The Cohen Film Group has been releasing mainly newer pictures for a few months, but has now doubled back for a Blu-ray of what I hope is the uncut, full-length Fritz Lang classic Hangmen Also Die! The 1943 film basically shows the work of a Communist resistance cell in Prague, reacting to the Nazi clampdown after their assassination of the Reichsprotecktor Heydrich. All U.S. video releases omitted a final scene showing the fate of the hostages, including the heroine's father. Although completely fabricated (at the time, nobody in Hollywood knew how Heydrich was killed) the movie is one of Lang's most brilliant crime-spy-urban revolt epics. It's coming September 9 and details are not yet out. Cohen restores everything it releases, and at the very least it will run at the proper frame rate, and not a sped-up PAL 25fps. Here's Cohen's Hangmen Also Die! promo.



Criterion has gone back to a separate DVD or Blu-ray policy; no more Dual-Format disc bargains. The company has just announced their titles for September, and they're all winners. On September 16 we get David Lynch's Eraserhead with extra Lynch short subjects and a making-of doc. September 23 brings us Jack Clayton's The Innocents with the Christopher Frayling commentary from the UK disc; and (gasp) Roman Polanski's Macbeth, a movie that ought to look like a zillion bucks in HD. Finally, September 30 (James Dean Day) arrives with Rainer Werner Fassbinder's Ali: Fear Eats the Soul and Serge Bourgignon's Sundays and Cybèle.

Thanks for reading! Glenn Erickson



June 13, 2014

Savant's new reviews today are:

Afternoon of a Faun:
Tanaquil Le Clercq

DVD

  Nancy Buirski's documentary transcends typical performing arts bios with its portrait of an amazingly graceful, alluringly sensual ballet dancer who was struck down by disease just as she was beginning Act 2 of a phenomenal career. Both muse and spouse to ballet legend George Balachine, and a heart-throb of choreographer Jerome Robbins, Tanaquil Le Clercq had the respect of peers and held the public in awe. Backed by excellent video clips, kinescopes, interviews and impressive stills, the story of this remarkable woman after being struck down is almost as interesting -- her letters make us feel as if we know her personally. Produced for American Masters on PBS, where it will soon be making its broadcast debut. In DVD from Kino Lorber.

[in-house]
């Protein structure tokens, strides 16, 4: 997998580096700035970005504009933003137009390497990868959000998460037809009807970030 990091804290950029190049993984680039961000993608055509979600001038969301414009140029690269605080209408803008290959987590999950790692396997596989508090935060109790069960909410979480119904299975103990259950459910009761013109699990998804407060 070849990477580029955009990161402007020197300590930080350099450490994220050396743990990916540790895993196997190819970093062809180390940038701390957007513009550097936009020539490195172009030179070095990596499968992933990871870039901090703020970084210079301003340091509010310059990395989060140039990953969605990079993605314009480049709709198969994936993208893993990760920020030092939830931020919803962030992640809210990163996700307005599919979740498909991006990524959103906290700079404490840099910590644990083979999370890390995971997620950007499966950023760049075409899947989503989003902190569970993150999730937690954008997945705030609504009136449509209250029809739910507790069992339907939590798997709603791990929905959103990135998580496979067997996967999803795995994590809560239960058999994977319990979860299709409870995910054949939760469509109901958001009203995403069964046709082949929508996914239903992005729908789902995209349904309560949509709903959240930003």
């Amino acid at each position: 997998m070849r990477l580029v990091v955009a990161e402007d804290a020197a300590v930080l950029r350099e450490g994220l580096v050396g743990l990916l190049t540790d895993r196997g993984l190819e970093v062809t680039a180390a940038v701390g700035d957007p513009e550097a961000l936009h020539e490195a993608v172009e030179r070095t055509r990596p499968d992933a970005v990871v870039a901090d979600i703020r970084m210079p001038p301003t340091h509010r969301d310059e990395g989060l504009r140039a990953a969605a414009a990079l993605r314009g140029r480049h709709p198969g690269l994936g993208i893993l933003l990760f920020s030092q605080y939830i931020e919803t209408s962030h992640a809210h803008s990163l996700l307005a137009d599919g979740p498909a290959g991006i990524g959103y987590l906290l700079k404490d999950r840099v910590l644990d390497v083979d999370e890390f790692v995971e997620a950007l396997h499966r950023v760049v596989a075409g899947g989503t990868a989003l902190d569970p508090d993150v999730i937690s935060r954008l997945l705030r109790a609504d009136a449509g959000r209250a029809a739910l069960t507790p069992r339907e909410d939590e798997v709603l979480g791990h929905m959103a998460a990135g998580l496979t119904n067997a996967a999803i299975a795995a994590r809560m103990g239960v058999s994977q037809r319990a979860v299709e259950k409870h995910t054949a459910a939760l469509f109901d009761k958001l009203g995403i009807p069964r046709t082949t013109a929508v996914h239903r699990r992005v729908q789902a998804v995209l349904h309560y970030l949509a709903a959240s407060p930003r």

6/14/14

Kismet
Blu-ray

  Take your choice -- MGM clunker or an unappreciated musical gem? Howard Keel is the marketplace beggar Hajj, who will fast-talk himself into an Emir-ship, provided he can come up with the miracles demanded by Sebastian Cabot's execution-happy Wazir. The fact that the Wazir's oversexed wife Lalume (Dolores Gray) has the hots for Hajj complicates things, but not as much as does the Caliph (Vic Damone), who falls in love with Hajj's ever-smiling daughter Marsineh (Ann Blyth). Director Vincente Minnelli seems asleep at the switch, but the show's music is adapted from Alexander Borodin, and contains such gems as Stranger in Paradise and Baubles, Bangles, and Beads. In beautifully remastered Blu-ray from The Warner Archive Collection.
6/14/14

and

The Max Linder
Slapstick Symposium Collection

DVD

  This fine selection of Max Linder comedies contains three full features and one three-reeler; one of them is presented for the first time in a complete print, and another is a much-improved new restoration: The Three Must-Get-Theres, Be My Wife, Seven Years Bad Luck and Max Wants a Divorce. Max is an original comic talent who inspired Chaplin; he was also the likely model for the Oscar winner The Artist from a few years back. The nice thing about this collection is that the three features are so different. One is an excellent parody of costume swashbucklers, and even the jokes on its title cards haven't dated. In DVD from Kino Classics.
6/14/14




Hello!

An eventful week but the writing got done. My review for Criterion's superb Judex release should be up at TCM soon (it will go there first) and I'll try to make a note here when it goes online. Meanwhile, it's link city around these here parts.

Gary Teetzel points out a serious scientific article explaining that Professor Lindenbrook was right: there is indeed (well, indeed sort-of) an ocean at the center of the Earth. And if go back to geology class and get a doctorate, I think I might find the answer at the center of Lisa Winter's article, Huge Underground "Ocean" Discovered Towards Earth's Core. I feel like a scientist until I have to read real scientific writing...